King’s for a Day
I ate too much. I’m not one of those people who gorge until I’m too bloated to ingest *in John Cleese’s French accent* “ a wafer thin mint ,” but there were just too many interesting-looking choices on the menu of King’s Kitchen (5054 Trail Lake Dr, 682-597-0424) for me to exercise any modicum of restraint. That, coupled with the fact that everything my guest and I ordered was ample and delicious, means that now I’ll need about 10 hours of sleep and a gastric bypass surgery to feel like myself again.
Has anyone else noticed the local explosion in Indian/Nepalese food joints over the last several years? When I started out as a food critic, you could count the number of quality saag dishes in this town on one hand. Now, with the opening of Desi Kitchen, Halal Grill , King’s, Mela Indian Cuisine, Swad Indian & Nepalese Cuisine , and a few others, anyone can find a decent biriyani in just about every part of town.
King’s is a lesson in not judging a book by its coffee-stained, weatherworn cover. Set in a ramshackle Wedgwood strip mall next to a run-down bodega-style convenience store, the newly opened eatery’s exterior sets you up for the usual run-down-looking dive, with water-stained ceilings, peeling laminate floors, and splintered tables.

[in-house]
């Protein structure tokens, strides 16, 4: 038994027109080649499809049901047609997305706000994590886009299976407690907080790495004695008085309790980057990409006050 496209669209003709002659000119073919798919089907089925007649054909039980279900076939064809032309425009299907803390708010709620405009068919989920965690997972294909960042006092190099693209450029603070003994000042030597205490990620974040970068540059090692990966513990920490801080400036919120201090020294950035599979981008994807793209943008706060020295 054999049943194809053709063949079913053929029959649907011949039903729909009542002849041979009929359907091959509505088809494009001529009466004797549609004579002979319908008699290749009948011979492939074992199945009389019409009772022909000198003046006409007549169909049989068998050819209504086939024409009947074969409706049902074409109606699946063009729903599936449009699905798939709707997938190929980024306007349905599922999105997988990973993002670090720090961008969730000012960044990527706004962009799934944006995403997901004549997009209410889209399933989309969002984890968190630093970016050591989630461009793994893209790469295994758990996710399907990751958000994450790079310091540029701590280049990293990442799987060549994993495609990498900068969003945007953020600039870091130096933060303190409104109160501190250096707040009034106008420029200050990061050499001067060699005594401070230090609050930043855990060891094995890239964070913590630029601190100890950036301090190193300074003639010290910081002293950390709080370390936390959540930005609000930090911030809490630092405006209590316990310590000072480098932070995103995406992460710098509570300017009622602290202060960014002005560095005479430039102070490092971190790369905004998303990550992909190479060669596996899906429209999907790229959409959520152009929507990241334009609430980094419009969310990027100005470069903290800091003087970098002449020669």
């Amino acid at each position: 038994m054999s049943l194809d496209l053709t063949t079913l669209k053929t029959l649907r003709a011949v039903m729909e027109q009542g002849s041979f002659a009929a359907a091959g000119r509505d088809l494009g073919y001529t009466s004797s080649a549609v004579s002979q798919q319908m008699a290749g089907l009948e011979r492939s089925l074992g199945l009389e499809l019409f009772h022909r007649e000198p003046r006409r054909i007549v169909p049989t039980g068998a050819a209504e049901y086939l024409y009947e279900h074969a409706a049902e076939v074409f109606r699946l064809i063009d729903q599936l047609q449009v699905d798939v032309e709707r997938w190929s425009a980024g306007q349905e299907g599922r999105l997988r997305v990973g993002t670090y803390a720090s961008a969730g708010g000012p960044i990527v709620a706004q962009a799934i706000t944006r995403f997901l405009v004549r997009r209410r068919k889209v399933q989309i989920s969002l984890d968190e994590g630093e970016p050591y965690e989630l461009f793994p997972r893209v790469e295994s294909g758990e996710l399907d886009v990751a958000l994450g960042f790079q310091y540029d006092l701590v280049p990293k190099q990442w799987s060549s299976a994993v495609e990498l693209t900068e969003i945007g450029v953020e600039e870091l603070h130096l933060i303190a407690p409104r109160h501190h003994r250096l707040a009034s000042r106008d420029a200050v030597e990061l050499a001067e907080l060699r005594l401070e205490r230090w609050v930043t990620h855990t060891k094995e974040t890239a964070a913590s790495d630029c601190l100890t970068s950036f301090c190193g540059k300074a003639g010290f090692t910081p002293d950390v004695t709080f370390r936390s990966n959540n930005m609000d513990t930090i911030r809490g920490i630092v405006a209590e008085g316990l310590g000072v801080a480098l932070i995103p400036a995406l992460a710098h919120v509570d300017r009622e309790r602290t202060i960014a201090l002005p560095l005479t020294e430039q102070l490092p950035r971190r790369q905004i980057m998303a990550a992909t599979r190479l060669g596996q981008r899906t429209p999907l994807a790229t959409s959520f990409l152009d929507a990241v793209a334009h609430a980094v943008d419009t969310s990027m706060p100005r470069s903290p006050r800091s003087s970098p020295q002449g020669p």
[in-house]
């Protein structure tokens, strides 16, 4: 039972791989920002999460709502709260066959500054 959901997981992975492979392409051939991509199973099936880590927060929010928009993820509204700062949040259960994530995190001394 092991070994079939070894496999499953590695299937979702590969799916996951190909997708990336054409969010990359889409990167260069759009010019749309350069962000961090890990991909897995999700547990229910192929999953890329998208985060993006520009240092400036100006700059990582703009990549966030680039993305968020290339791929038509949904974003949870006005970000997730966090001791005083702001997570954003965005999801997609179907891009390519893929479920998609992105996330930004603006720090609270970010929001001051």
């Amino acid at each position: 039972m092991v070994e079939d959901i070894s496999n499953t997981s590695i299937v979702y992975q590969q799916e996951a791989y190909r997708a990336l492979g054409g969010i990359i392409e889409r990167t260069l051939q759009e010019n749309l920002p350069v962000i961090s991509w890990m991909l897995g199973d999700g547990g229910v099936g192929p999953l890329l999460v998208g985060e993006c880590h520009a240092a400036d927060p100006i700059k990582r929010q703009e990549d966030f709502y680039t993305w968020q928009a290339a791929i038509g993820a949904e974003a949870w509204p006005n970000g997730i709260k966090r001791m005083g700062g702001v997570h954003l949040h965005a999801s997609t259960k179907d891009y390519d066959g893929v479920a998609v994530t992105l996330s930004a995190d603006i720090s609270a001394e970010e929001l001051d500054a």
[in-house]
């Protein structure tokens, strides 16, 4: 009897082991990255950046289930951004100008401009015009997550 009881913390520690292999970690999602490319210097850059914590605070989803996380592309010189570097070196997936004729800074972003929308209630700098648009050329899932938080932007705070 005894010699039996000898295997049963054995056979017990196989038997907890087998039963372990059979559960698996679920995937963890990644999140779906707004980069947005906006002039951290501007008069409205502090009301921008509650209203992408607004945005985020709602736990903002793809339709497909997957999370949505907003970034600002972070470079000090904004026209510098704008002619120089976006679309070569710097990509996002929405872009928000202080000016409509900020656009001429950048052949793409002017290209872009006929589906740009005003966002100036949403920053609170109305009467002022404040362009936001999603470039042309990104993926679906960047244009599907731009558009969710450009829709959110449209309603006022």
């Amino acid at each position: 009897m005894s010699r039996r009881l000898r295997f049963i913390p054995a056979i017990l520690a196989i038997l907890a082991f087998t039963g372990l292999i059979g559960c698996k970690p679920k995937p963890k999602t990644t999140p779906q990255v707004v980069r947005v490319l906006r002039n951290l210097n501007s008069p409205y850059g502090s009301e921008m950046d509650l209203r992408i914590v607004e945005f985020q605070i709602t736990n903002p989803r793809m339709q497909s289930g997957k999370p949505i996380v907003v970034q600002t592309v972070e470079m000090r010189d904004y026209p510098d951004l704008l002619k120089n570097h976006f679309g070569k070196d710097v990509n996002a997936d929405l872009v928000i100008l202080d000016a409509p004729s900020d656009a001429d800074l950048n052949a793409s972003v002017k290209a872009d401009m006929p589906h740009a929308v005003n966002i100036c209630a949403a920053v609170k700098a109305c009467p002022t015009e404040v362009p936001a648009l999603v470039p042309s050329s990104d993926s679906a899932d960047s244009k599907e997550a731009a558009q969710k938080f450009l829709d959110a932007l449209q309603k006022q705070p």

Instead, the interior of King’s feels like you’re dining inside of a jewelry box , with clear glass tables (a bold choice for a restaurant), comfy white chairs, laminate slat floors polished to a shine, wall-sized mirrors on one side, white walls with painted-on blue patterns on the opposite, and floral blue curtains drawn back over floor-to-ceiling windows that flooded the dining room with natural light.
The menu is separated into the usual Indian categories until you get to the last page, which offers “ European ” and “ Nepali ” cuisines. As much as I was craving some saag paneer ($10.99), the back page beckoned. I was so excited about the coming adventure, I’d forgotten we’d ordered appetizers.
The kitchen’s chicken samosa ($3.49) – a pie-crust-thick savory puff pastry crammed with chicken, chickpeas, potatoes, and snowpeas – was enormous. The flaky, buttery crust would have stolen the show were it not for the refreshing accompaniment of vegetable-and-mint sauce. We used our naan ($1.49) to finish off our second helping of the magical green potion. Just as good, and maybe the reason I can’t wear a belt, was the onion bhaji ($4.99), which was basically an onion fritter coated by a light tumeric-tinged batter.